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Miami-Dade school board rejects sex education textbooks, leaving students with no curriculum

Miami Herald

Following a contentious public meeting Wednesday, Miami-Dade County school board members voted to reject sex education textbooks they had previously approved. District staff say the subject can't be taught until new materials are approved — which will take months.

Sexual education cannot be taught in Miami-Dade County Public Schools when the new school year starts in August, according to district staff. That’s after the school board voted 5 to 4 to reject two sex ed textbooks for grades 6-12 during a heated meeting Wednesday.

The decision means students in the district, the nation’s fourth largest, aren’t allowed to be taught about safe sex or how to protect themselves from STIs like HIV — at least until the school board approves new instructional materials, a process which is expected to take months.

Advocates say comprehensive sex ed is especially important in Miami-Dade County, which has one of the highest rates of HIV transmission in the country. The stakes for young people having unprotected sex are even higher now, following the U.S. Supreme Court’s decision to overturn the constitutional right to abortion.

Under Florida law, parents have long been able to “opt out” of instruction on health education and human sexuality. School board member Luisa Santos, who voted to approve the textbooks, says the board’s decision effectively opts out the entire district.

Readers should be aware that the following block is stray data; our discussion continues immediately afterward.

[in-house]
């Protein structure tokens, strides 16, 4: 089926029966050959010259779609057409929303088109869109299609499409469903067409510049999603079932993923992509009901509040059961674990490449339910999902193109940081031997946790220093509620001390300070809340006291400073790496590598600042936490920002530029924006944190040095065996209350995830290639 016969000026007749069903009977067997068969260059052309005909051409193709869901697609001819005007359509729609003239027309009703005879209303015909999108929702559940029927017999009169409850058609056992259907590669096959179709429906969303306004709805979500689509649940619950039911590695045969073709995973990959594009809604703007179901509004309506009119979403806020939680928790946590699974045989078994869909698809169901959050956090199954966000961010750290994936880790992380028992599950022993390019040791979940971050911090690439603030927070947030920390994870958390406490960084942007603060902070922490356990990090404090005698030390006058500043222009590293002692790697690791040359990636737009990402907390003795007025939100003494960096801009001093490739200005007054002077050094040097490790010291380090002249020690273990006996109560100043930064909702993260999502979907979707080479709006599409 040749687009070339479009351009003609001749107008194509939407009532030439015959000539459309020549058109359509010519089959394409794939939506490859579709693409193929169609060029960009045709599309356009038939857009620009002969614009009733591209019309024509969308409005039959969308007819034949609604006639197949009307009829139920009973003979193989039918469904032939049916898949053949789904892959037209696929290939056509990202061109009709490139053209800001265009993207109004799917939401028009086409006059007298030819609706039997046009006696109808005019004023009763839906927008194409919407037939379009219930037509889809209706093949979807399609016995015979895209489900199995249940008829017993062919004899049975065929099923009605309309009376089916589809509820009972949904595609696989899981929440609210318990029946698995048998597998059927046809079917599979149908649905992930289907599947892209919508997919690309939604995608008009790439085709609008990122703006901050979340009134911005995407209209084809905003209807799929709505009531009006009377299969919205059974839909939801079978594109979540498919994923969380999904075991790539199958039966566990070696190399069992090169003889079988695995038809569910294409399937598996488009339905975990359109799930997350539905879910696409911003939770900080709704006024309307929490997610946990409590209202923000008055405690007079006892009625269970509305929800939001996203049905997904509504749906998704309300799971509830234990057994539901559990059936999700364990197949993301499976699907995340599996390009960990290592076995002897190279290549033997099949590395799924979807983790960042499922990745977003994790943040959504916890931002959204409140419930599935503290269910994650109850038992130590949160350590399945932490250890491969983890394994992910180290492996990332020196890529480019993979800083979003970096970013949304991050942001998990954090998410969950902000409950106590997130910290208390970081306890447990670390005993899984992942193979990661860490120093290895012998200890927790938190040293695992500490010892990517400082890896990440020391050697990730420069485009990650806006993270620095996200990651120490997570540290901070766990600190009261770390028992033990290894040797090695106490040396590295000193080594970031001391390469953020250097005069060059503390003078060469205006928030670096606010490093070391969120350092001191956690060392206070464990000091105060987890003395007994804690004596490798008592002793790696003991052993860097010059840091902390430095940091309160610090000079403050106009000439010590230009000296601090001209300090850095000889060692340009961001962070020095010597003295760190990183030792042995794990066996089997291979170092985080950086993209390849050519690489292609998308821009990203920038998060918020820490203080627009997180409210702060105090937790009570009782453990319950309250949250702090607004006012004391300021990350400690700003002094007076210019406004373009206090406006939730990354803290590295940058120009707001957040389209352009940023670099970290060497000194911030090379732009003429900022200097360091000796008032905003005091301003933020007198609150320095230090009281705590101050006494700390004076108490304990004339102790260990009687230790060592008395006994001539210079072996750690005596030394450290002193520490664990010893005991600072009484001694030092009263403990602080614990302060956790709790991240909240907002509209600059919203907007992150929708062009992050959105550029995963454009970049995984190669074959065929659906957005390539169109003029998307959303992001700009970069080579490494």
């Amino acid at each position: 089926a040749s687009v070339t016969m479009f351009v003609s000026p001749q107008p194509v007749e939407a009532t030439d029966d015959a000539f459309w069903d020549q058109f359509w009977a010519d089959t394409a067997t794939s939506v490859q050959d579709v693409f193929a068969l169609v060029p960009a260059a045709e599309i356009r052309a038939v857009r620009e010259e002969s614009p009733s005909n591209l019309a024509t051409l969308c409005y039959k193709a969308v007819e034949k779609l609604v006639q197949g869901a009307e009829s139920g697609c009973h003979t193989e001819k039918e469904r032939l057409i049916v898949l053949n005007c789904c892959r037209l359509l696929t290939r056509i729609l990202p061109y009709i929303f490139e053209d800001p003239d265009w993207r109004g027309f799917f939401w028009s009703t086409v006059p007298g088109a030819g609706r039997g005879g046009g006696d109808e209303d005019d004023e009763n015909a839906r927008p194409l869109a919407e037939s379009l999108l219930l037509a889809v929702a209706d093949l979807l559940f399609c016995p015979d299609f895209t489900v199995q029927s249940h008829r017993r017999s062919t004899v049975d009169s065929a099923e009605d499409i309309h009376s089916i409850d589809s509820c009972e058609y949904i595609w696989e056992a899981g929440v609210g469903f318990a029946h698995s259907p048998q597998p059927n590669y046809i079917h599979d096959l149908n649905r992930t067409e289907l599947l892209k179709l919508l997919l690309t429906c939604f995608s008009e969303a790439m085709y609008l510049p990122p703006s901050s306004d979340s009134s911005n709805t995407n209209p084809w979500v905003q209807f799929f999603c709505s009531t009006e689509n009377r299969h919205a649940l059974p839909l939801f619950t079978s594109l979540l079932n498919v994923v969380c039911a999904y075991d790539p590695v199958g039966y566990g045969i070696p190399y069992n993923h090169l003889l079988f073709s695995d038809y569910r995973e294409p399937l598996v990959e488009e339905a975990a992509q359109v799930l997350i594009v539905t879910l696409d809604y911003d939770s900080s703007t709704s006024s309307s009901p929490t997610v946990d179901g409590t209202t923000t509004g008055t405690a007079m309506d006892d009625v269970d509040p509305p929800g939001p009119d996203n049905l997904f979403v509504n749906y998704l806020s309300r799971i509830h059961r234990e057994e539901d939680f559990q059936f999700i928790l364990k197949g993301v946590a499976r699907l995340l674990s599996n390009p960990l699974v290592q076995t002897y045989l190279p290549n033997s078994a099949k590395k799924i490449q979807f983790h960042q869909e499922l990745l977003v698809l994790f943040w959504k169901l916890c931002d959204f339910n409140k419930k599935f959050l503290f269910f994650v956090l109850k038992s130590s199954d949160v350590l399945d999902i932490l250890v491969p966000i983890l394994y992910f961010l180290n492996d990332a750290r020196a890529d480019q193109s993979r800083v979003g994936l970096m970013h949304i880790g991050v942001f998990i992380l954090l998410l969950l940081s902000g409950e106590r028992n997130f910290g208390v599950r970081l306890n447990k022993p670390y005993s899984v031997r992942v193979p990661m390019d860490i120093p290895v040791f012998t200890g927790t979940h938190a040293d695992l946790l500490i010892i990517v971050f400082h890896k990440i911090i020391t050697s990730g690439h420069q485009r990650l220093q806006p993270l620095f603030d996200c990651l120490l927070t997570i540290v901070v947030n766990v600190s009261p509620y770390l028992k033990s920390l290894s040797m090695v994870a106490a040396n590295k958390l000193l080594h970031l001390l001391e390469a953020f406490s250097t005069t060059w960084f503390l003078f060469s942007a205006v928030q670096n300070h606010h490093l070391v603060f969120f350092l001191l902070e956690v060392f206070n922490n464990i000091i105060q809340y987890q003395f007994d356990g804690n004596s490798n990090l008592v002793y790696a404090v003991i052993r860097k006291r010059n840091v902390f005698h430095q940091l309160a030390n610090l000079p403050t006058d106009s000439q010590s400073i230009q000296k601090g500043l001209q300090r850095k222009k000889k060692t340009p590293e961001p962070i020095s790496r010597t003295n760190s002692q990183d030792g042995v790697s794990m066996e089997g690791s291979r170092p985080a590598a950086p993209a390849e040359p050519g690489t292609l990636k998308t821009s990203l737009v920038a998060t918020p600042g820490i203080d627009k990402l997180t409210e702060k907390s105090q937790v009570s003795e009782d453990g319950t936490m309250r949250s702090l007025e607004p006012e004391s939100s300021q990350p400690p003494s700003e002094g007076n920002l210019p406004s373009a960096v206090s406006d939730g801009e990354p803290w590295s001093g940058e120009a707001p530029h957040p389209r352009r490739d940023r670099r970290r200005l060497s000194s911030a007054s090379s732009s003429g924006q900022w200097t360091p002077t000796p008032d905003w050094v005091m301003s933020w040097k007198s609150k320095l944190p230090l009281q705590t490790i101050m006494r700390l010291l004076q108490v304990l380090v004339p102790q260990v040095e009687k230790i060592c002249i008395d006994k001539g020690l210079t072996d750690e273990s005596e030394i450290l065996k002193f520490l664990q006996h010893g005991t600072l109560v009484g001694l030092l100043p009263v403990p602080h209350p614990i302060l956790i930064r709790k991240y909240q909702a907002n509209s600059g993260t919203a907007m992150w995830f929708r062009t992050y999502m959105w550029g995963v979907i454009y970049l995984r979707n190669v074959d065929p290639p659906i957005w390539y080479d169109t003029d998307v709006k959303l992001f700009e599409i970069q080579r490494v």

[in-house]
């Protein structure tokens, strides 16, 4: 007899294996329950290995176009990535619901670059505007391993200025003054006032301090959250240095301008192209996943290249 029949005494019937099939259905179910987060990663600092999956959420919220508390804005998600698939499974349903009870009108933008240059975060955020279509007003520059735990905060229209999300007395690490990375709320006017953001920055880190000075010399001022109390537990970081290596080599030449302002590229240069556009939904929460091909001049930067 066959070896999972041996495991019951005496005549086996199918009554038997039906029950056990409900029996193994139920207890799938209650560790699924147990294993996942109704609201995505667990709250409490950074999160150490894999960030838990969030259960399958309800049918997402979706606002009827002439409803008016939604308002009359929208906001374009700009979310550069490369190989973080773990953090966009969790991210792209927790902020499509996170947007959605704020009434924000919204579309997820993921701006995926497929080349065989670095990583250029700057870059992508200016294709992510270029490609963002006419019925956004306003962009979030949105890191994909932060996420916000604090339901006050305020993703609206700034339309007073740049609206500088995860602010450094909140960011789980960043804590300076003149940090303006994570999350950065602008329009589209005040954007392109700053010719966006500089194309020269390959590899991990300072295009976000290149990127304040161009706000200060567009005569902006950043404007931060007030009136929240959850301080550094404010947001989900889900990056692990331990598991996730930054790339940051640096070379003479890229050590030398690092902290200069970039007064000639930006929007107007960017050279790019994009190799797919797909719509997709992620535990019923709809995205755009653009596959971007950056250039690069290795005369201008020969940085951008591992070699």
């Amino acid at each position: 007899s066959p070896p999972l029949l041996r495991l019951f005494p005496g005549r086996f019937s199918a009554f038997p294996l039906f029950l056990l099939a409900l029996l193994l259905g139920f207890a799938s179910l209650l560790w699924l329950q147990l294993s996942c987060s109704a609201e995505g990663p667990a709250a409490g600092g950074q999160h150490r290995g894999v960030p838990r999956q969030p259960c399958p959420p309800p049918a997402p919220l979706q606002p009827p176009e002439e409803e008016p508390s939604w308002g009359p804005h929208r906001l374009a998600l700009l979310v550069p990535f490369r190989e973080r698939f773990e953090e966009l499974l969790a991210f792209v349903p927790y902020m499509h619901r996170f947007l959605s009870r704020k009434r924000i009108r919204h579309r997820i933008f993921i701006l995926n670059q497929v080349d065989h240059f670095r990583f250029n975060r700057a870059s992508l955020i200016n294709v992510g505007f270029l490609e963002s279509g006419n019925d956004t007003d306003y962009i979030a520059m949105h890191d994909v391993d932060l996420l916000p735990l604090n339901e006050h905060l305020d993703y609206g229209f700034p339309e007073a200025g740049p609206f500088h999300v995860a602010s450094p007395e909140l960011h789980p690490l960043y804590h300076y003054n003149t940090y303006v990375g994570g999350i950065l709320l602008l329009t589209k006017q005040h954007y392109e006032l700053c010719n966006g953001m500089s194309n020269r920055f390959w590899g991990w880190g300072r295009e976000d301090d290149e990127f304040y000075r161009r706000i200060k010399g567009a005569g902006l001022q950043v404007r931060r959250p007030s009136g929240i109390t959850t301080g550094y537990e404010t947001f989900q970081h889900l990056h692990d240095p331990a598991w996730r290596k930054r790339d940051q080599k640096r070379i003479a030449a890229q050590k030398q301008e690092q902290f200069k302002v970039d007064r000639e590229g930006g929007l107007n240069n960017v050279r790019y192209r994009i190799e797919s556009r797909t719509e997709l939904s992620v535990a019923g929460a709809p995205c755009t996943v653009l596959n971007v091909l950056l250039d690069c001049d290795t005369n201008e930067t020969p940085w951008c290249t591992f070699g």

“As a board, what we will be doing, is instead of having an opt out, we will be opting out everyone in the following school year. Including all the people who have come here and told us that they want this — that they need this. More importantly — that they need this,” Santos said.

School board votes to reject textbooks it previously approved

The textbook at issue, “Comprehensive Health Skills,” which has a middle school and high school edition, was intended for the district’s unit of study on Human Reproduction & Disease Education. The materials span not only sexual health and pregnancy prevention but communicable and noncommunicable diseases as well as lifelong health and wellbeing.

In April, the school board voted 5 to 3 to approve the textbooks for use in grades 6-12, but parents and residents filed 278 petitions opposing the materials, arguing the curriculum isn’t age-appropriate. They also complained the district’s process wasn’t transparent enough.

At the meeting in April, board members Perla Tabares Hantman, Marta Pérez and Mari Tere Rojas voted to reject the textbooks. The other board members voted in support, except Lubby Navarro, who was absent.